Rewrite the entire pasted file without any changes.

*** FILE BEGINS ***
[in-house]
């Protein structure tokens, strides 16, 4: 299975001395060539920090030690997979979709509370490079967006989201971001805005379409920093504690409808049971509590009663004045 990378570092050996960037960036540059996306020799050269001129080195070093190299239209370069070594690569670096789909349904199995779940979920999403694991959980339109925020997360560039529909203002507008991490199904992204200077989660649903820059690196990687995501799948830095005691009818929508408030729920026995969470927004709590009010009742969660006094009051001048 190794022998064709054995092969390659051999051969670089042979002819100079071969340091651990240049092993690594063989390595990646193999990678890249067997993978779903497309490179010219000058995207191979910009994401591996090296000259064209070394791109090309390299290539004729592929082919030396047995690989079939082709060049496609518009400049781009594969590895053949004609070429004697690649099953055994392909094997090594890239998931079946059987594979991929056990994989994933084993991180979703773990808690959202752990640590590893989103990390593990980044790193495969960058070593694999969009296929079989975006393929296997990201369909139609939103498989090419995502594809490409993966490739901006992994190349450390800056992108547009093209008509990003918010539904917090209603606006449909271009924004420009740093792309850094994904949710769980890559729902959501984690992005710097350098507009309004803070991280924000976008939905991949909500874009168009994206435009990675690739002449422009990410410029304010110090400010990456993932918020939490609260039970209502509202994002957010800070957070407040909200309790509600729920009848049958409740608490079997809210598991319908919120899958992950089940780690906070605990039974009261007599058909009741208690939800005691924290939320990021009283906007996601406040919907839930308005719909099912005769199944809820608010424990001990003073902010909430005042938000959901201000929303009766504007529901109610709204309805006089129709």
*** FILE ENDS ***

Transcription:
[in-house]
């Protein structure tokens, strides 16, 4: 299975001395060539920090030690997979979709509370490079967006989201971001805005379409920093504690409808049971509590009663004045 990378570092050996960037960036540059996306020799050269001129080195070093190299239209370069070594690569670096789909349904199995779940979920999403694991959980339109925020997360560039529909203002507008991490199904992204200077989660649903820059690196990687995501799948830095005691009818929508408030729920026995969470927004709590009010009742969660006094009051001048 190794022998064709054995092969390659051999051969670089042979002819100079071969340091651990240049092993690594063989390595990646193999990678890249067997993978779903497309490179010219000058995207191979910009994401591996090296000259064209070394791109090309390299290539004729592929082919030396047995690989079939082709060049496609518009400049781009594969590895053949004609070429004697690649099953055994392909094997090594890239998931079946059987594979991929056990994989994933084993991180979703773990808690959202752990640590590893989103990390593990980044790193495969960058070593694999969009296929079989975006393929296997990201369909139609939103498989090419995502594809490409993966490739901006992994190349450390800056992108547009093209008509990003918010539904917090209603606006449909271009924004420009740093792309850094994904949710769980890559729902959501984690992005710097350098507009309004803070991280924000976008939905991949909500874009168009994206435009990675690739002449422009990410410029304010110090400010990456993932918020939490609260039970209502509202994002957010800070957070407040909200309790509600729920009848049958409740608490079997809210598991319908919120899958992950089940780690906070605990039974009261007599058909009741208690939800005691924290939320990021009283906007996601406040919907839930308005719909099912005769199944809820608010424990001990003073902010909430005042938000959901201000929303009766504007529901109610709204309805006089129709």